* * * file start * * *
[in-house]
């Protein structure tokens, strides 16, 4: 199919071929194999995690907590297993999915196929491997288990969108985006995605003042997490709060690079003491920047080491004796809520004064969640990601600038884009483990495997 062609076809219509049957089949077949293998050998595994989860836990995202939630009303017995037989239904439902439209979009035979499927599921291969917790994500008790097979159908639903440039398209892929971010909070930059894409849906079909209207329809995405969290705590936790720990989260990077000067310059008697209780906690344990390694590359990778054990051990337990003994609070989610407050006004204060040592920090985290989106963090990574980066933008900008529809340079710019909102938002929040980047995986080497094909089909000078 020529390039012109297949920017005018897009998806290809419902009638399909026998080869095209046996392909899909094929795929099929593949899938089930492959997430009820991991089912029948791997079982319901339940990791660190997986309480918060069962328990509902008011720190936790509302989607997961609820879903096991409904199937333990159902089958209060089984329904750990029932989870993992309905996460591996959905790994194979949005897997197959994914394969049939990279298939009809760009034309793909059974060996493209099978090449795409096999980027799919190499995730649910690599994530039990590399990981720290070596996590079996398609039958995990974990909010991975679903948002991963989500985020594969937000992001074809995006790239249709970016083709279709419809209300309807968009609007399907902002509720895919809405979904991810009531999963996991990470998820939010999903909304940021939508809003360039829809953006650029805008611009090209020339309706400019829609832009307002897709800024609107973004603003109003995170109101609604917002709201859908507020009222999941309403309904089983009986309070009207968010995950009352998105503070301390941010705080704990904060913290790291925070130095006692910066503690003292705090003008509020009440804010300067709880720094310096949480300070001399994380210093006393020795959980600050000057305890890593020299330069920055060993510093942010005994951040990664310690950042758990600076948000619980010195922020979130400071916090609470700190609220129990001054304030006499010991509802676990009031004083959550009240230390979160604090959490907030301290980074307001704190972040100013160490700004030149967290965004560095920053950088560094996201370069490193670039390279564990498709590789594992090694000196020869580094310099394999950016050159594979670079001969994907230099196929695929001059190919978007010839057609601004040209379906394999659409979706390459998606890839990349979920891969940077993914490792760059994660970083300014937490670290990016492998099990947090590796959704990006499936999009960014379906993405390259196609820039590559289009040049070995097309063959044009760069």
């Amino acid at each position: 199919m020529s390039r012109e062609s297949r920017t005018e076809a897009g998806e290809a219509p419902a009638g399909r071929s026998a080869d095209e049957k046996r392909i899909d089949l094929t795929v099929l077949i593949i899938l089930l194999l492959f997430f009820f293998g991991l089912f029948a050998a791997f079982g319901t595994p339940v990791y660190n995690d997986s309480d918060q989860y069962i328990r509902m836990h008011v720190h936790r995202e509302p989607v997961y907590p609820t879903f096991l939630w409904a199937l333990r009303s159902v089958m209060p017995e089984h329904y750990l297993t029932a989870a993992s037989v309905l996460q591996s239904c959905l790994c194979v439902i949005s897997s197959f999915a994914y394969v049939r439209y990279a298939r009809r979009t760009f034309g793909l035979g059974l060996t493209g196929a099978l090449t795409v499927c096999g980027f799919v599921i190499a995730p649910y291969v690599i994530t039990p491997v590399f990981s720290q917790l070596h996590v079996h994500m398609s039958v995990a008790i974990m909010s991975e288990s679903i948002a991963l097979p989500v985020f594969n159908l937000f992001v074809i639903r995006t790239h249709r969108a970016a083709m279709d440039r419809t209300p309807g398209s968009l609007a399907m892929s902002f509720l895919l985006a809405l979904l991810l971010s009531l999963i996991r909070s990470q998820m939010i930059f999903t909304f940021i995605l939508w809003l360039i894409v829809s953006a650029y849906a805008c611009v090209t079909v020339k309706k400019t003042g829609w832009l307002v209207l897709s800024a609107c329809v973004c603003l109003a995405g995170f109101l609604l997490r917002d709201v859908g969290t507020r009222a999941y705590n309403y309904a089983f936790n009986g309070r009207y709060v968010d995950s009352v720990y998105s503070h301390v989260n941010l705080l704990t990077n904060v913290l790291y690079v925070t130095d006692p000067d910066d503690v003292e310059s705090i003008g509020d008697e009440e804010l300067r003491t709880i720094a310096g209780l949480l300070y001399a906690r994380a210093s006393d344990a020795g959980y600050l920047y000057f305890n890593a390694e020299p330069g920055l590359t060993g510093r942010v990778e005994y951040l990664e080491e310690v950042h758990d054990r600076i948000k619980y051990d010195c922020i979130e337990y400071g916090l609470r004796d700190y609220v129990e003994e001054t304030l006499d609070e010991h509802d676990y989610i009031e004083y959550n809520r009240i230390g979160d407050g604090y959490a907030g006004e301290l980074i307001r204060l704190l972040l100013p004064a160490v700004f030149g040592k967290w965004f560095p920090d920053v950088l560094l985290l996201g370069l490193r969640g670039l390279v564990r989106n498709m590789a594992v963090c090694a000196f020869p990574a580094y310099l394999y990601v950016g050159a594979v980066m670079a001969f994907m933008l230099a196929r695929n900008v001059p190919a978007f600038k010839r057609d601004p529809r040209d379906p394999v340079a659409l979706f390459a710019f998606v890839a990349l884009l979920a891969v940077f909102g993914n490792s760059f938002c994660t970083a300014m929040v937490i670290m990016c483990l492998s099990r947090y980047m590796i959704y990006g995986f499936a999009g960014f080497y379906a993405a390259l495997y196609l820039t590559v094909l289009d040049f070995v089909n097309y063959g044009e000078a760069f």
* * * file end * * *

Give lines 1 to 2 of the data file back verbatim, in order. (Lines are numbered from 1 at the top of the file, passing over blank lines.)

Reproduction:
[in-house]
């Protein structure tokens, strides 16, 4: 199919071929194999995690907590297993999915196929491997288990969108985006995605003042997490709060690079003491920047080491004796809520004064969640990601600038884009483990495997 062609076809219509049957089949077949293998050998595994989860836990995202939630009303017995037989239904439902439209979009035979499927599921291969917790994500008790097979159908639903440039398209892929971010909070930059894409849906079909209207329809995405969290705590936790720990989260990077000067310059008697209780906690344990390694590359990778054990051990337990003994609070989610407050006004204060040592920090985290989106963090990574980066933008900008529809340079710019909102938002929040980047995986080497094909089909000078 020529390039012109297949920017005018897009998806290809419902009638399909026998080869095209046996392909899909094929795929099929593949899938089930492959997430009820991991089912029948791997079982319901339940990791660190997986309480918060069962328990509902008011720190936790509302989607997961609820879903096991409904199937333990159902089958209060089984329904750990029932989870993992309905996460591996959905790994194979949005897997197959994914394969049939990279298939009809760009034309793909059974060996493209099978090449795409096999980027799919190499995730649910690599994530039990590399990981720290070596996590079996398609039958995990974990909010991975679903948002991963989500985020594969937000992001074809995006790239249709970016083709279709419809209300309807968009609007399907902002509720895919809405979904991810009531999963996991990470998820939010999903909304940021939508809003360039829809953006650029805008611009090209020339309706400019829609832009307002897709800024609107973004603003109003995170109101609604917002709201859908507020009222999941309403309904089983009986309070009207968010995950009352998105503070301390941010705080704990904060913290790291925070130095006692910066503690003292705090003008509020009440804010300067709880720094310096949480300070001399994380210093006393020795959980600050000057305890890593020299330069920055060993510093942010005994951040990664310690950042758990600076948000619980010195922020979130400071916090609470700190609220129990001054304030006499010991509802676990009031004083959550009240230390979160604090959490907030301290980074307001704190972040100013160490700004030149967290965004560095920053950088560094996201370069490193670039390279564990498709590789594992090694000196020869580094310099394999950016050159594979670079001969994907230099196929695929001059190919978007010839057609601004040209379906394999659409979706390459998606890839990349979920891969940077993914490792760059994660970083300014937490670290990016492998099990947090590796959704990006499936999009960014379906993405390259196609820039590559289009040049070995097309063959044009760069």